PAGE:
The militia is working behind-the-scenes to solidify control of rent markets, fuel distribution and other services in Shiite neighborhoods – taking a page from other influential groups across the region, such as Hezbollah, that have mixed militia muscle and social outreach.
The JAM uses force to control the supply of ice in Baghdad, a non-trivial thing at this time of year.
Each day before the midsummer sun rises high enough to bake blood on concrete, Baghdad’s underclass lines up outside Dickensian ice factories.
With electricity reaching most homes for just a couple of hours each day, the poor hand over soiled brown dinars for what has become a symbol of Iraq’s steady descent into a more primitive era and its broken covenant with leaders, domestic and foreign. In a capital that was once the seat of the Islamic Caliphate and a center of Arab worldliness, ice is now a currency of last resort for the poor, subject to sectarian horrors and gangland rules.
In Shiite-majority Topci, icemakers say that Moktada al-Sadr’s Mahdi army militia issued a diktat on the first day of summer ordering vendors to set a price ceiling of 4,000 dinars, or $3, per 25-kilogram, or 55-pound, block of ice – 30 percent less than they charge in areas outside Mahdi army control.
Everyone complied, delivering an instant subsidy to the veiled women and poor laborers who are the radical Shiite cleric’s natural constituency. The same price is enforced in his other power bases, like Sadr City.
We have discussed both the counterinsurgency victory by the Marines in the Anbar province, as well as the expansion of this model into other areas of Iraq (e.g., the Diyala province). Some senior military officers are advocating the position that the Shi’ite militias have replaced al Qaeda as the most significant threat. “The longer-term threat to Iraq is potentially the Shiite militias.” In addition to Sadr’s army, there is another with which to contend, perhaps even more deeply embedded into Iraqi culture and with deeper roots and history.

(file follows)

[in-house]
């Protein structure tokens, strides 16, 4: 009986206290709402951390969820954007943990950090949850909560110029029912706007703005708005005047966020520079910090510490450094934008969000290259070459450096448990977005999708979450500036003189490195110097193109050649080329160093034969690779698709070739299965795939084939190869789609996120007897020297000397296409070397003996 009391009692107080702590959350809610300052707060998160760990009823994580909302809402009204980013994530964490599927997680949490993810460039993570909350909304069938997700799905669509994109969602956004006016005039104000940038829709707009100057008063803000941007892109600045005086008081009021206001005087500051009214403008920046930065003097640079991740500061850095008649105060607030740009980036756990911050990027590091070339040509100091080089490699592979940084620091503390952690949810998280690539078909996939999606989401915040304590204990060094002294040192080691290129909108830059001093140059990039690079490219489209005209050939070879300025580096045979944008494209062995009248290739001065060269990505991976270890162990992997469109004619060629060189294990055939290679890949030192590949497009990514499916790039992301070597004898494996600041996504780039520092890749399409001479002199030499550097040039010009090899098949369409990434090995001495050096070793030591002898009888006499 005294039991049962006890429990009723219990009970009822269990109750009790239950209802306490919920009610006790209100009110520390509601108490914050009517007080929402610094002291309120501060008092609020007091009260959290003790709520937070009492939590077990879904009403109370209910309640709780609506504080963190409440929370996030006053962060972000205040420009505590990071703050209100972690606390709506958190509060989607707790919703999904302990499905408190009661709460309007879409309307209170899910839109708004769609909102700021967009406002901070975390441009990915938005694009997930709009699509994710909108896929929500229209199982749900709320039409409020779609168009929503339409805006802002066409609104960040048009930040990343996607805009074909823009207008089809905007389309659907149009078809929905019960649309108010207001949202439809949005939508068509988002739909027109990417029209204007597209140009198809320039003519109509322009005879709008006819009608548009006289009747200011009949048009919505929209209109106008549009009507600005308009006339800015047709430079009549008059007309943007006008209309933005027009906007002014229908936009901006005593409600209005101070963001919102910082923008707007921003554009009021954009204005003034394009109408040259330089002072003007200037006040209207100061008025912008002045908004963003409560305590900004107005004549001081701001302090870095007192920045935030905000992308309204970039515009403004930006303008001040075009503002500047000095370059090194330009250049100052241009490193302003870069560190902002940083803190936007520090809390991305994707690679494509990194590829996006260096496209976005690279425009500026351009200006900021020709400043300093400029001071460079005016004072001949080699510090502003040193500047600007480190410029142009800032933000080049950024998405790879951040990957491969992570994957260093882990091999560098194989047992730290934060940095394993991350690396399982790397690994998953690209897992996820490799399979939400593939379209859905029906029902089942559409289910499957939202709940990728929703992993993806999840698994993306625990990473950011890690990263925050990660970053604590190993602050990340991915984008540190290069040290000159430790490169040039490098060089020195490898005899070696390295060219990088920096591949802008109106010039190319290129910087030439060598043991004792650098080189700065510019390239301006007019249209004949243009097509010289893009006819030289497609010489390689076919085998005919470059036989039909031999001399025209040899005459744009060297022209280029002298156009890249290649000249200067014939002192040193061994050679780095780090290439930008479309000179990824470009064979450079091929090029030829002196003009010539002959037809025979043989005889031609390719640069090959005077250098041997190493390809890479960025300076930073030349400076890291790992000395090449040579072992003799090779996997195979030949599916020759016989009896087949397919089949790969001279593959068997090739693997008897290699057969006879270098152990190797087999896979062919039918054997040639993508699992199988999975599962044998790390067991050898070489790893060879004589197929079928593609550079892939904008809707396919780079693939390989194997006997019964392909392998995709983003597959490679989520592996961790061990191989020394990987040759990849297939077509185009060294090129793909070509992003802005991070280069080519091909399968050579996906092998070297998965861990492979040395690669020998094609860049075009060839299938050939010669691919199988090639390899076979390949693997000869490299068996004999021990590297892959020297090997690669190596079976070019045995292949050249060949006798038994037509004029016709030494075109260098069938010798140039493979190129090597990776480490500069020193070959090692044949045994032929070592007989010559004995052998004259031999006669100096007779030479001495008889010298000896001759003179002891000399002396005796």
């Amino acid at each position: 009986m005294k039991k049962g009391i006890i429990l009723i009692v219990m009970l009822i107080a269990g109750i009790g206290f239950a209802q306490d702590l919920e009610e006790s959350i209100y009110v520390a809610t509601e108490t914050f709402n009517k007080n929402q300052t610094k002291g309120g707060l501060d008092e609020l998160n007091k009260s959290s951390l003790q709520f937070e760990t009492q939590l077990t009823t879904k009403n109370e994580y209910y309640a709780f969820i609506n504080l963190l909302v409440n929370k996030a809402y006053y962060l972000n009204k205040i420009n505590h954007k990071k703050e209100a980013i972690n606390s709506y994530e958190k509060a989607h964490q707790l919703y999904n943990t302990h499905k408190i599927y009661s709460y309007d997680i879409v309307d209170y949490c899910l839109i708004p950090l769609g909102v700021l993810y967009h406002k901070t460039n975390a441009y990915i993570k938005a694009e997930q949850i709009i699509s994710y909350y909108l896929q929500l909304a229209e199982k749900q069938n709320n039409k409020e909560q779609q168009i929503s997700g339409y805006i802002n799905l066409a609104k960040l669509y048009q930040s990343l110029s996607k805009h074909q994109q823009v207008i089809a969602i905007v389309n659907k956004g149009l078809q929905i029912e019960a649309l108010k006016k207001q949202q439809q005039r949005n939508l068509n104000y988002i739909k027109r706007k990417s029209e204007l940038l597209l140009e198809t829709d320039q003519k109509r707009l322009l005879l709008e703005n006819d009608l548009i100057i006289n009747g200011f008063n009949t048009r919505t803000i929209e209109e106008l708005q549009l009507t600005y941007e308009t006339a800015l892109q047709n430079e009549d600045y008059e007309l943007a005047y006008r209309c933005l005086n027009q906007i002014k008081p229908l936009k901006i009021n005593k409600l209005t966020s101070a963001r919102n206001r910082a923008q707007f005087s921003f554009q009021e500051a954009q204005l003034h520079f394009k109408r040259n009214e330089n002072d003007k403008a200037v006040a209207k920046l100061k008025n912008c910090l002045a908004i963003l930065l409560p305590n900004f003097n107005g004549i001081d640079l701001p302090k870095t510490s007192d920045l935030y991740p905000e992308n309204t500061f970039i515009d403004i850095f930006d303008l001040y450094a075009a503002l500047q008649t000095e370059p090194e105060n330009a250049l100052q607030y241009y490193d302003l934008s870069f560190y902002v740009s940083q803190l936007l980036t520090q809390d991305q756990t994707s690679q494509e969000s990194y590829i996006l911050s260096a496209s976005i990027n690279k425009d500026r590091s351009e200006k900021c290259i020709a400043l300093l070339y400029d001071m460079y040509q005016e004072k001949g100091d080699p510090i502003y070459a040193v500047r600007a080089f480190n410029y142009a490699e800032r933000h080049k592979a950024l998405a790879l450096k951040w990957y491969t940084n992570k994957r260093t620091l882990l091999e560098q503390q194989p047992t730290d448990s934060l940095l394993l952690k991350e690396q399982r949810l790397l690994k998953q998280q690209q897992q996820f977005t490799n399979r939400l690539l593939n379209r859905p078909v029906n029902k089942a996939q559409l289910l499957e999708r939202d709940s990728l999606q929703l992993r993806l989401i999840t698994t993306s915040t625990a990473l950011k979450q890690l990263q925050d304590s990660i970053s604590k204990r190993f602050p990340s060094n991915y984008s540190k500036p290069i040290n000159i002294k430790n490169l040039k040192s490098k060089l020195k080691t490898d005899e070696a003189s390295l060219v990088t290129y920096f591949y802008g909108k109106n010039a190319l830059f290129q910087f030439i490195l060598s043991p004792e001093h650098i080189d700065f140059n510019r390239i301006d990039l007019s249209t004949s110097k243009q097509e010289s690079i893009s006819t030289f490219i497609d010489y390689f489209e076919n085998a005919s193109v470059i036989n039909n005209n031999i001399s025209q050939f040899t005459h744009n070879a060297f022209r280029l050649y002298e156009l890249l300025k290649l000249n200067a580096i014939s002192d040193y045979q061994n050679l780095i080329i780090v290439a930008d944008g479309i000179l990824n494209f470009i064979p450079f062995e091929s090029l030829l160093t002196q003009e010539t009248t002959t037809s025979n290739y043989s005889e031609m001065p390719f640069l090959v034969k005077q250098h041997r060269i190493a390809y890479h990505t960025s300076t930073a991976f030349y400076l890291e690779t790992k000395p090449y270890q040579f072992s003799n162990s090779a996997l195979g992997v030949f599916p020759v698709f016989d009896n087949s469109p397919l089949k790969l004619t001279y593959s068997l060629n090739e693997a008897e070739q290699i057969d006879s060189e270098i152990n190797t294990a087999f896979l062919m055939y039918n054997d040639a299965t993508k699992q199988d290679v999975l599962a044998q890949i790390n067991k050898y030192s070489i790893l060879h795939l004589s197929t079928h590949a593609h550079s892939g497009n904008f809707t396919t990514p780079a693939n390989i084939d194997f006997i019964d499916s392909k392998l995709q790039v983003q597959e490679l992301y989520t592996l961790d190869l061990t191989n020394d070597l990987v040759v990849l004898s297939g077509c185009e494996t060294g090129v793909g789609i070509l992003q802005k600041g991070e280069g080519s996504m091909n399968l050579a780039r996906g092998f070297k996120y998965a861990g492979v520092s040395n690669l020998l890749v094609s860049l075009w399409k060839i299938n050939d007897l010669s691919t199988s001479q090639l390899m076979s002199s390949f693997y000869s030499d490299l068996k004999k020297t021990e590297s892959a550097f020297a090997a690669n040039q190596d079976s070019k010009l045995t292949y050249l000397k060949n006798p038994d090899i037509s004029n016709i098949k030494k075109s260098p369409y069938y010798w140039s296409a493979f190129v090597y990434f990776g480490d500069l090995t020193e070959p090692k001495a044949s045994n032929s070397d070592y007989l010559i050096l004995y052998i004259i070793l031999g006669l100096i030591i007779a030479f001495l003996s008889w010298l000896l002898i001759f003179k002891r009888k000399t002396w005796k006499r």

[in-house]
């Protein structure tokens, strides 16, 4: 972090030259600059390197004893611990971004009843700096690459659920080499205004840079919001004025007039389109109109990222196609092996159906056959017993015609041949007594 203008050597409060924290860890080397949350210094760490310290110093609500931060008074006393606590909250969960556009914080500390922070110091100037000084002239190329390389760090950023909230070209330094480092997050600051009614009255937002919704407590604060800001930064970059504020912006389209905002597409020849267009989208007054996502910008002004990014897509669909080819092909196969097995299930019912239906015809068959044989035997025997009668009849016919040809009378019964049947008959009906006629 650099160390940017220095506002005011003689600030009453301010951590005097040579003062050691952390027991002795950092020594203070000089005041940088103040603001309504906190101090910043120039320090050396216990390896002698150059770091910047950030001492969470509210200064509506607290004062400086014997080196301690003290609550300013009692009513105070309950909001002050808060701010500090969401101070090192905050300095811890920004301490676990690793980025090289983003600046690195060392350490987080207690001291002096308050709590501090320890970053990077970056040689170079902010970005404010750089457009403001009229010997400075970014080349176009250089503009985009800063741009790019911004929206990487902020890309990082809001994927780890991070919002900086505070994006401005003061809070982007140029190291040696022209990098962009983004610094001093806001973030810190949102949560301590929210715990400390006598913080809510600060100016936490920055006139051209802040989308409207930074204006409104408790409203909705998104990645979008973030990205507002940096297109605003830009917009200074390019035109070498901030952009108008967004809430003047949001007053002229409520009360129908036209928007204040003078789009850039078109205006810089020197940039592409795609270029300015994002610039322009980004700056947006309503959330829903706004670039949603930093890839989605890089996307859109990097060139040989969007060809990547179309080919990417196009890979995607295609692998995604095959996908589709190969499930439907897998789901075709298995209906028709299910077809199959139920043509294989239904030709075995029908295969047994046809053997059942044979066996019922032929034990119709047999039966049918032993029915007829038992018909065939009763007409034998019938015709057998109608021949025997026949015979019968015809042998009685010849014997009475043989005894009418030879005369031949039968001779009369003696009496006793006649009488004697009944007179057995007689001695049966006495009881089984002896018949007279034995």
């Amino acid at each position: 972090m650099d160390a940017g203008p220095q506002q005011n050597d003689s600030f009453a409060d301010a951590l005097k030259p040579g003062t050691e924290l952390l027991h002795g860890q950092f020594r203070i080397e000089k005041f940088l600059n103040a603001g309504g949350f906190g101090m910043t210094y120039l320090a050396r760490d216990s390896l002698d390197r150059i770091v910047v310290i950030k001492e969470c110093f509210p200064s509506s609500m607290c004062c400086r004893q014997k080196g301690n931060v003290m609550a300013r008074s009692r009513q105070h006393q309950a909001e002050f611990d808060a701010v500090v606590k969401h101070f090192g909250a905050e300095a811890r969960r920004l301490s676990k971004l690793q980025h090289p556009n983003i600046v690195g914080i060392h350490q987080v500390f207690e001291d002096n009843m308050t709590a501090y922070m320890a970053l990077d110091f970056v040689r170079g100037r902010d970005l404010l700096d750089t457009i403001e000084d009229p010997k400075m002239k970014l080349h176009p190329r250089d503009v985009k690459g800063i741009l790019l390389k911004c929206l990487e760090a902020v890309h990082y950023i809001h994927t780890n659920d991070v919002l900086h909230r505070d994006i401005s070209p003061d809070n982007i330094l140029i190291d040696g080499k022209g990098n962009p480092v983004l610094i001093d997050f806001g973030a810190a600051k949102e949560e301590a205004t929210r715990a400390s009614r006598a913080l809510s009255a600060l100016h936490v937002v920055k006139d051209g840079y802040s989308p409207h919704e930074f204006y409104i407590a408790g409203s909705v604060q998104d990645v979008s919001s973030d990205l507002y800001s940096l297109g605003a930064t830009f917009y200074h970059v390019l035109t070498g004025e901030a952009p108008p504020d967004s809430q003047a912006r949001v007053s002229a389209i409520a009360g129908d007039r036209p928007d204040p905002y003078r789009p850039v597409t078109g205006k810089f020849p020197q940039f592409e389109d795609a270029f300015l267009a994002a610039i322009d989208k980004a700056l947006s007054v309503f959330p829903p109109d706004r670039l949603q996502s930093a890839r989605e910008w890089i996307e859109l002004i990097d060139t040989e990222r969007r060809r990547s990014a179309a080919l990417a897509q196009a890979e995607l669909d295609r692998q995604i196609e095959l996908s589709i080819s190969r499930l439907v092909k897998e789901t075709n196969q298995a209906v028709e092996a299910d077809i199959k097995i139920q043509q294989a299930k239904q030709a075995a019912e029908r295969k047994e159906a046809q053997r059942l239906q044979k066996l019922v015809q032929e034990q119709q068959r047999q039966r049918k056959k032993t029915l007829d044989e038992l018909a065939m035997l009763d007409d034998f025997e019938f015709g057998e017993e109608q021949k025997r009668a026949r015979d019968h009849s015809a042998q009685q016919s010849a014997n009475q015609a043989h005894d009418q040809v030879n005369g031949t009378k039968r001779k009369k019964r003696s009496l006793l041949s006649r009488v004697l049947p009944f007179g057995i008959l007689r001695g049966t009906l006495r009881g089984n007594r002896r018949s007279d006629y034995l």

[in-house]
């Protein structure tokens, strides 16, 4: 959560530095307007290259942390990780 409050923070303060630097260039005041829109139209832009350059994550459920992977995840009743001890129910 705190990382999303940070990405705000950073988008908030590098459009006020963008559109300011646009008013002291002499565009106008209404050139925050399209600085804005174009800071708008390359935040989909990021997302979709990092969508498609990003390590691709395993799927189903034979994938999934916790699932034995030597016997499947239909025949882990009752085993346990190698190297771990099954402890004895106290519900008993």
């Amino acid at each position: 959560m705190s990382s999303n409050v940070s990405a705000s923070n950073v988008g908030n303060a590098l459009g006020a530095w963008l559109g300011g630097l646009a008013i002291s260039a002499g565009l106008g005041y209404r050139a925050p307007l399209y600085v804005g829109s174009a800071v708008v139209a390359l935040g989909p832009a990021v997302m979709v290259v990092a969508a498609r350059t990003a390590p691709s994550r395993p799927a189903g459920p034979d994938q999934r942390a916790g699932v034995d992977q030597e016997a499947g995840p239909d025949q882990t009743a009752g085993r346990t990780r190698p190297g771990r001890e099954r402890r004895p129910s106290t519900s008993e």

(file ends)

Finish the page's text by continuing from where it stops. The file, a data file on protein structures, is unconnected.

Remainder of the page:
The two largest militias, Sadr’s Mahdi Army and the Badr Organization of the Supreme Iraqi Islamic Council, are tied to prominent Iraqi families whose rivalries date back generations. Both militias have infiltrated the security forces.
Badr, which has never openly battled American forces, generally gets credit for being the more astute player of the two. “The Badr corps understood the game from the beginning and incorporated itself into the security forces,” Iraqi Foreign Minister Hoshyar Zebari said.
A senior U.S. military official described American support for Badr — an Iranian-funded organization that many think still conducts targeted assassinations — as the only option since many of its members have been absorbed into the Iraqi security forces.
“Badr has decided to join the government, and they gave up their weapons and became part of the state,” the senior military official said.
Note the excuses and unwillingness to excise the Badr corp from the ISF. But these main stream media reports about the JAM splintering, while having a kernel of truth, are probably exaggerated. Omar Fadhil has noted the power of Moqtada al Sadr. “While Al-Qaeda poses a serious security challenge in some provinces, Sadr threatens the future of the whole country. He can paralyze or disrupt the proper functioning of whole ministries and provinces.